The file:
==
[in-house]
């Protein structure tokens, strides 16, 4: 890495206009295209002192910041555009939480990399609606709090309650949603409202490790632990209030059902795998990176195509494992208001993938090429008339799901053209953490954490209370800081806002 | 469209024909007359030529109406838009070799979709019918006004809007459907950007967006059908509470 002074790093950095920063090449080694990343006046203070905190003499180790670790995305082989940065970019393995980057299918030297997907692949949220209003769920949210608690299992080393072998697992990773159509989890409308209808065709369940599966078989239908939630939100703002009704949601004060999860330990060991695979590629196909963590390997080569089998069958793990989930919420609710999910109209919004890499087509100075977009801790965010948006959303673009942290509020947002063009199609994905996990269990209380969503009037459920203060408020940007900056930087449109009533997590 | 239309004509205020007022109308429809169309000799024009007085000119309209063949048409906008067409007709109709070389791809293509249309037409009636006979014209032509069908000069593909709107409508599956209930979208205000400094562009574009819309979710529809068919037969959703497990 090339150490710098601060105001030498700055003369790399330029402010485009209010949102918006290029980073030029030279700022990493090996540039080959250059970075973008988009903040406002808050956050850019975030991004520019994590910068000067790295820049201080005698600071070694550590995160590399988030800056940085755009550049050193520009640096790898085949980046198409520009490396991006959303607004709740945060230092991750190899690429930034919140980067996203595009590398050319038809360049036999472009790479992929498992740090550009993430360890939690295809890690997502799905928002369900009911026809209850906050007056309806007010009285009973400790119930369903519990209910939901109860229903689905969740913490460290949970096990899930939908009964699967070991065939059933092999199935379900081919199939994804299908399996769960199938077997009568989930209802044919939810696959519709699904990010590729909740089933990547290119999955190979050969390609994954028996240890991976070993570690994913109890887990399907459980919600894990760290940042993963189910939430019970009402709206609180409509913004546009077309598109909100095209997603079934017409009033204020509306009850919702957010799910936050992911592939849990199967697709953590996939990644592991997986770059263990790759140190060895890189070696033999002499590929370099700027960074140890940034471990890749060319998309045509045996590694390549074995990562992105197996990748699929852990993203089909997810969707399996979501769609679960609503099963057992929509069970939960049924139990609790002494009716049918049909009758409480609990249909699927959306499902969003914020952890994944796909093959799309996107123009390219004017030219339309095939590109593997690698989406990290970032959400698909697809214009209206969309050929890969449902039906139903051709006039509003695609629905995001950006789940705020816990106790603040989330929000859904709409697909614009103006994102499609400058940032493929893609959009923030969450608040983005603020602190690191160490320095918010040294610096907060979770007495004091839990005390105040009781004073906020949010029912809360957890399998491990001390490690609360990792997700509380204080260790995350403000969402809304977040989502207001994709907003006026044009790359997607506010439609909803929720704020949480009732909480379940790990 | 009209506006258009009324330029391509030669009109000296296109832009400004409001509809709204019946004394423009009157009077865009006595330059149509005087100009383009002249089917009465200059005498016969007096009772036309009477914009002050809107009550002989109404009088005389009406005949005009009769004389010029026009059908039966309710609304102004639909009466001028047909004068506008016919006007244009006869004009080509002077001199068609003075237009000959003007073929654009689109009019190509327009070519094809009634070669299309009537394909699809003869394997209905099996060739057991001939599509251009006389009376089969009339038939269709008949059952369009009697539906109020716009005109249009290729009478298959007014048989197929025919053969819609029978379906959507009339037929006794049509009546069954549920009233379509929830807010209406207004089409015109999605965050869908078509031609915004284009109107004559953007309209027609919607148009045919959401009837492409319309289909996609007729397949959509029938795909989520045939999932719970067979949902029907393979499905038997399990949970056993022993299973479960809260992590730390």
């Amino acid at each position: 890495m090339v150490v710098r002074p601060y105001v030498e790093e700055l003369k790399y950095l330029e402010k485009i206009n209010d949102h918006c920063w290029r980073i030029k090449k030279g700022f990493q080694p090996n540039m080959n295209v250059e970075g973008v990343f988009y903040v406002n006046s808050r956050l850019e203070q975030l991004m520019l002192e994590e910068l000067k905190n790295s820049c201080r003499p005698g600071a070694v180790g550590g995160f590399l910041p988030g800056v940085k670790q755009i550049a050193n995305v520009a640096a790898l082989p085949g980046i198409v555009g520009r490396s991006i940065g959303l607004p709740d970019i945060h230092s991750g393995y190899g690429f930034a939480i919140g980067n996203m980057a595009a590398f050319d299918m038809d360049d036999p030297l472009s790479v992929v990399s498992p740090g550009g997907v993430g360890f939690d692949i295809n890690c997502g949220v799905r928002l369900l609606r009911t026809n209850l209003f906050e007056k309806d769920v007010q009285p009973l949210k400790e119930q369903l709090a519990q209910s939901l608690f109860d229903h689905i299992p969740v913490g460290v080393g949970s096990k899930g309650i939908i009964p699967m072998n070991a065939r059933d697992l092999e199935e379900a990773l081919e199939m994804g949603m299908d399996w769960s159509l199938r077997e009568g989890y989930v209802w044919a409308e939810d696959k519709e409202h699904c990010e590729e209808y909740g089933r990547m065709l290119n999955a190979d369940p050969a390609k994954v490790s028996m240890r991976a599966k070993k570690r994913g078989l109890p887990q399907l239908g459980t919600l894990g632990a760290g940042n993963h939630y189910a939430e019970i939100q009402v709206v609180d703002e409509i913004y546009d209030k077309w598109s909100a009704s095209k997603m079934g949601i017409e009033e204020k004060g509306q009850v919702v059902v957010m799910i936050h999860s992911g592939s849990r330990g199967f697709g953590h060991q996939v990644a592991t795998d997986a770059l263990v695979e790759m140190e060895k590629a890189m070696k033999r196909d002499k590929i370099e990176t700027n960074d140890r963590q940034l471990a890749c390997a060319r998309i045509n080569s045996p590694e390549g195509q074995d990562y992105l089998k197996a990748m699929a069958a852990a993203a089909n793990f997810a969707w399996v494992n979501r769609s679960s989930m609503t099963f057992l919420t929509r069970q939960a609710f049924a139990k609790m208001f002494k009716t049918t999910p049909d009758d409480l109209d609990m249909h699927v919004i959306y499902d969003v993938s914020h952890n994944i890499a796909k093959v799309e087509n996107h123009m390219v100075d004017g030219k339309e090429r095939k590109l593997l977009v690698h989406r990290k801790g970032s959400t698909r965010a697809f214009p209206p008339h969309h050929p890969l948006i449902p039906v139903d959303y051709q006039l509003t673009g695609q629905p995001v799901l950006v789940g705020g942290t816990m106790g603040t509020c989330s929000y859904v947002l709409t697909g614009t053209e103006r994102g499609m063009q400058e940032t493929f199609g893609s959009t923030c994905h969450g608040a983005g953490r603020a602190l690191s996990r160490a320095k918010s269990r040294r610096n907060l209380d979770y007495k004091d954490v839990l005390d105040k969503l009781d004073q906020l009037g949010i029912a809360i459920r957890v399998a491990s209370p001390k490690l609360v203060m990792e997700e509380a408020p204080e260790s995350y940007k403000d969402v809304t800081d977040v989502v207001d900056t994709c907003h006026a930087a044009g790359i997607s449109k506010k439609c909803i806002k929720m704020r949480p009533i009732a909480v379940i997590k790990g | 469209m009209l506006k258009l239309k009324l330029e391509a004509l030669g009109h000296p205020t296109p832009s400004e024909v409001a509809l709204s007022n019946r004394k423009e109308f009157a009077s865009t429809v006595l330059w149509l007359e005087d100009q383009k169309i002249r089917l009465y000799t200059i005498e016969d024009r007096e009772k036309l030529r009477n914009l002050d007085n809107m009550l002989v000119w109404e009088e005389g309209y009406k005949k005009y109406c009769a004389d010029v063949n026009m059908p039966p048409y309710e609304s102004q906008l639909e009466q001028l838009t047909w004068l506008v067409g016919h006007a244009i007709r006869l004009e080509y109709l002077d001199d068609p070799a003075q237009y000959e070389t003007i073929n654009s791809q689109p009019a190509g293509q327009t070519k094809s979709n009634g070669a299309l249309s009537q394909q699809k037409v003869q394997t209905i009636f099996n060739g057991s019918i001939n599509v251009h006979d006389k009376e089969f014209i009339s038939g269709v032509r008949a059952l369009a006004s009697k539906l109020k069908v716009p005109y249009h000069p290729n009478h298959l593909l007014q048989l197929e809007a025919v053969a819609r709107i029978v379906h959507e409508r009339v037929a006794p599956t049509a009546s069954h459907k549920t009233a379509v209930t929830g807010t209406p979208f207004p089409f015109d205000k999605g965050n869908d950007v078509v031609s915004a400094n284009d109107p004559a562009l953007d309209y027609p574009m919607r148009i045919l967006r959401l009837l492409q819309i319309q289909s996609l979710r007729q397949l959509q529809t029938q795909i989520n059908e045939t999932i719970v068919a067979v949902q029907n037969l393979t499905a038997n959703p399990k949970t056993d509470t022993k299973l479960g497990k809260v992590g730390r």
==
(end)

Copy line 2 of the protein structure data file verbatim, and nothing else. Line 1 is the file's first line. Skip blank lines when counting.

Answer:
């Protein structure tokens, strides 16, 4: 890495206009295209002192910041555009939480990399609606709090309650949603409202490790632990209030059902795998990176195509494992208001993938090429008339799901053209953490954490209370800081806002 | 469209024909007359030529109406838009070799979709019918006004809007459907950007967006059908509470 002074790093950095920063090449080694990343006046203070905190003499180790670790995305082989940065970019393995980057299918030297997907692949949220209003769920949210608690299992080393072998697992990773159509989890409308209808065709369940599966078989239908939630939100703002009704949601004060999860330990060991695979590629196909963590390997080569089998069958793990989930919420609710999910109209919004890499087509100075977009801790965010948006959303673009942290509020947002063009199609994905996990269990209380969503009037459920203060408020940007900056930087449109009533997590 | 239309004509205020007022109308429809169309000799024009007085000119309209063949048409906008067409007709109709070389791809293509249309037409009636006979014209032509069908000069593909709107409508599956209930979208205000400094562009574009819309979710529809068919037969959703497990 090339150490710098601060105001030498700055003369790399330029402010485009209010949102918006290029980073030029030279700022990493090996540039080959250059970075973008988009903040406002808050956050850019975030991004520019994590910068000067790295820049201080005698600071070694550590995160590399988030800056940085755009550049050193520009640096790898085949980046198409520009490396991006959303607004709740945060230092991750190899690429930034919140980067996203595009590398050319038809360049036999472009790479992929498992740090550009993430360890939690295809890690997502799905928002369900009911026809209850906050007056309806007010009285009973400790119930369903519990209910939901109860229903689905969740913490460290949970096990899930939908009964699967070991065939059933092999199935379900081919199939994804299908399996769960199938077997009568989930209802044919939810696959519709699904990010590729909740089933990547290119999955190979050969390609994954028996240890991976070993570690994913109890887990399907459980919600894990760290940042993963189910939430019970009402709206609180409509913004546009077309598109909100095209997603079934017409009033204020509306009850919702957010799910936050992911592939849990199967697709953590996939990644592991997986770059263990790759140190060895890189070696033999002499590929370099700027960074140890940034471990890749060319998309045509045996590694390549074995990562992105197996990748699929852990993203089909997810969707399996979501769609679960609503099963057992929509069970939960049924139990609790002494009716049918049909009758409480609990249909699927959306499902969003914020952890994944796909093959799309996107123009390219004017030219339309095939590109593997690698989406990290970032959400698909697809214009209206969309050929890969449902039906139903051709006039509003695609629905995001950006789940705020816990106790603040989330929000859904709409697909614009103006994102499609400058940032493929893609959009923030969450608040983005603020602190690191160490320095918010040294610096907060979770007495004091839990005390105040009781004073906020949010029912809360957890399998491990001390490690609360990792997700509380204080260790995350403000969402809304977040989502207001994709907003006026044009790359997607506010439609909803929720704020949480009732909480379940790990 | 009209506006258009009324330029391509030669009109000296296109832009400004409001509809709204019946004394423009009157009077865009006595330059149509005087100009383009002249089917009465200059005498016969007096009772036309009477914009002050809107009550002989109404009088005389009406005949005009009769004389010029026009059908039966309710609304102004639909009466001028047909004068506008016919006007244009006869004009080509002077001199068609003075237009000959003007073929654009689109009019190509327009070519094809009634070669299309009537394909699809003869394997209905099996060739057991001939599509251009006389009376089969009339038939269709008949059952369009009697539906109020716009005109249009290729009478298959007014048989197929025919053969819609029978379906959507009339037929006794049509009546069954549920009233379509929830807010209406207004089409015109999605965050869908078509031609915004284009109107004559953007309209027609919607148009045919959401009837492409319309289909996609007729397949959509029938795909989520045939999932719970067979949902029907393979499905038997399990949970056993022993299973479960809260992590730390």